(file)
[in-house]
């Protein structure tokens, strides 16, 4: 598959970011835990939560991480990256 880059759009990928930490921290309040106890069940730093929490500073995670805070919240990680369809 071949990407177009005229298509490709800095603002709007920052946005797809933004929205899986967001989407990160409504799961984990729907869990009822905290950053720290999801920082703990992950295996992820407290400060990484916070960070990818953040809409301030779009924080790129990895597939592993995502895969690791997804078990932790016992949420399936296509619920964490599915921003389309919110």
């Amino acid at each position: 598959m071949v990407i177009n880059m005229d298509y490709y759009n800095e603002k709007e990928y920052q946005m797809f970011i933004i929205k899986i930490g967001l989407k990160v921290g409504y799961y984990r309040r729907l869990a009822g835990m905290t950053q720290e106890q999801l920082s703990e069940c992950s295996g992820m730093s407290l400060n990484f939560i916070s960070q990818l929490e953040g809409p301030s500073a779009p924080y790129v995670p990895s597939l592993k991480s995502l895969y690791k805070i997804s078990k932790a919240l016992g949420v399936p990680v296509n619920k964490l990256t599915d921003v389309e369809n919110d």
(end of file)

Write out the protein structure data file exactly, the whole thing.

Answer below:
[in-house]
């Protein structure tokens, strides 16, 4: 598959970011835990939560991480990256 880059759009990928930490921290309040106890069940730093929490500073995670805070919240990680369809 071949990407177009005229298509490709800095603002709007920052946005797809933004929205899986967001989407990160409504799961984990729907869990009822905290950053720290999801920082703990992950295996992820407290400060990484916070960070990818953040809409301030779009924080790129990895597939592993995502895969690791997804078990932790016992949420399936296509619920964490599915921003389309919110």
């Amino acid at each position: 598959m071949v990407i177009n880059m005229d298509y490709y759009n800095e603002k709007e990928y920052q946005m797809f970011i933004i929205k899986i930490g967001l989407k990160v921290g409504y799961y984990r309040r729907l869990a009822g835990m905290t950053q720290e106890q999801l920082s703990e069940c992950s295996g992820m730093s407290l400060n990484f939560i916070s960070q990818l929490e953040g809409p301030s500073a779009p924080y790129v995670p990895s597939l592993k991480s995502l895969y690791k805070i997804s078990k932790a919240l016992g949420v399936p990680v296509n619920k964490l990256t599915d921003v389309e369809n919110d």